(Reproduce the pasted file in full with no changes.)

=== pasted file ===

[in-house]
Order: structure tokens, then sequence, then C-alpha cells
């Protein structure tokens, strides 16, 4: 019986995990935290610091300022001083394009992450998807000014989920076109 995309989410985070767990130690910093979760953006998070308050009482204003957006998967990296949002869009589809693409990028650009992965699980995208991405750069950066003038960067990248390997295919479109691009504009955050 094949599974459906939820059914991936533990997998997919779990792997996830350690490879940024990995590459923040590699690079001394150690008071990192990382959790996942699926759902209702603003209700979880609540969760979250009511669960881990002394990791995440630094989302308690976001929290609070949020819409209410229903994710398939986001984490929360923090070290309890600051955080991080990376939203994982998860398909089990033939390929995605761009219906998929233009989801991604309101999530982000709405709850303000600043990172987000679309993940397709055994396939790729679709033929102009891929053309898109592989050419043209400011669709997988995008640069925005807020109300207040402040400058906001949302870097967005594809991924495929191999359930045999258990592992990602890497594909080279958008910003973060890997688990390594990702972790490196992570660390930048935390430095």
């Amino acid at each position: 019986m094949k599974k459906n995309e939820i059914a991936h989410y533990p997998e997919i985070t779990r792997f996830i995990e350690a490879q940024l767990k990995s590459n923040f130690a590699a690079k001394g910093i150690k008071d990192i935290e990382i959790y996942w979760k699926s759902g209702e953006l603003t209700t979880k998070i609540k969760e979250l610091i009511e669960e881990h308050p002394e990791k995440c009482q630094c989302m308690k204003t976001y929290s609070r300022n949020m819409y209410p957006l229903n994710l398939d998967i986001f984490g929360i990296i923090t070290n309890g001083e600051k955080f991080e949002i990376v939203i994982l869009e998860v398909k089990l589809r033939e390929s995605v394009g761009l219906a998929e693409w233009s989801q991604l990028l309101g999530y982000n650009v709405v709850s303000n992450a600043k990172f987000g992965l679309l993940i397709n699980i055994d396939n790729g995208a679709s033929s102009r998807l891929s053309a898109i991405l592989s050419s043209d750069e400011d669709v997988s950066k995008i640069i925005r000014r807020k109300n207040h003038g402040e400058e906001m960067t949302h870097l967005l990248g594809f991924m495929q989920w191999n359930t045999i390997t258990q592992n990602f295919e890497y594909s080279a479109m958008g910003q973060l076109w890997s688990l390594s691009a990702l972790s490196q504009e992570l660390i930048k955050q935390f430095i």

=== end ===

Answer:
[in-house]
Order: structure tokens, then sequence, then C-alpha cells
């Protein structure tokens, strides 16, 4: 019986995990935290610091300022001083394009992450998807000014989920076109 995309989410985070767990130690910093979760953006998070308050009482204003957006998967990296949002869009589809693409990028650009992965699980995208991405750069950066003038960067990248390997295919479109691009504009955050 094949599974459906939820059914991936533990997998997919779990792997996830350690490879940024990995590459923040590699690079001394150690008071990192990382959790996942699926759902209702603003209700979880609540969760979250009511669960881990002394990791995440630094989302308690976001929290609070949020819409209410229903994710398939986001984490929360923090070290309890600051955080991080990376939203994982998860398909089990033939390929995605761009219906998929233009989801991604309101999530982000709405709850303000600043990172987000679309993940397709055994396939790729679709033929102009891929053309898109592989050419043209400011669709997988995008640069925005807020109300207040402040400058906001949302870097967005594809991924495929191999359930045999258990592992990602890497594909080279958008910003973060890997688990390594990702972790490196992570660390930048935390430095």
């Amino acid at each position: 019986m094949k599974k459906n995309e939820i059914a991936h989410y533990p997998e997919i985070t779990r792997f996830i995990e350690a490879q940024l767990k990995s590459n923040f130690a590699a690079k001394g910093i150690k008071d990192i935290e990382i959790y996942w979760k699926s759902g209702e953006l603003t209700t979880k998070i609540k969760e979250l610091i009511e669960e881990h308050p002394e990791k995440c009482q630094c989302m308690k204003t976001y929290s609070r300022n949020m819409y209410p957006l229903n994710l398939d998967i986001f984490g929360i990296i923090t070290n309890g001083e600051k955080f991080e949002i990376v939203i994982l869009e998860v398909k089990l589809r033939e390929s995605v394009g761009l219906a998929e693409w233009s989801q991604l990028l309101g999530y982000n650009v709405v709850s303000n992450a600043k990172f987000g992965l679309l993940i397709n699980i055994d396939n790729g995208a679709s033929s102009r998807l891929s053309a898109i991405l592989s050419s043209d750069e400011d669709v997988s950066k995008i640069i925005r000014r807020k109300n207040h003038g402040e400058e906001m960067t949302h870097l967005l990248g594809f991924m495929q989920w191999n359930t045999i390997t258990q592992n990602f295919e890497y594909s080279a479109m958008g910003q973060l076109w890997s688990l390594s691009a990702l972790s490196q504009e992570l660390i930048k955050q935390f430095i």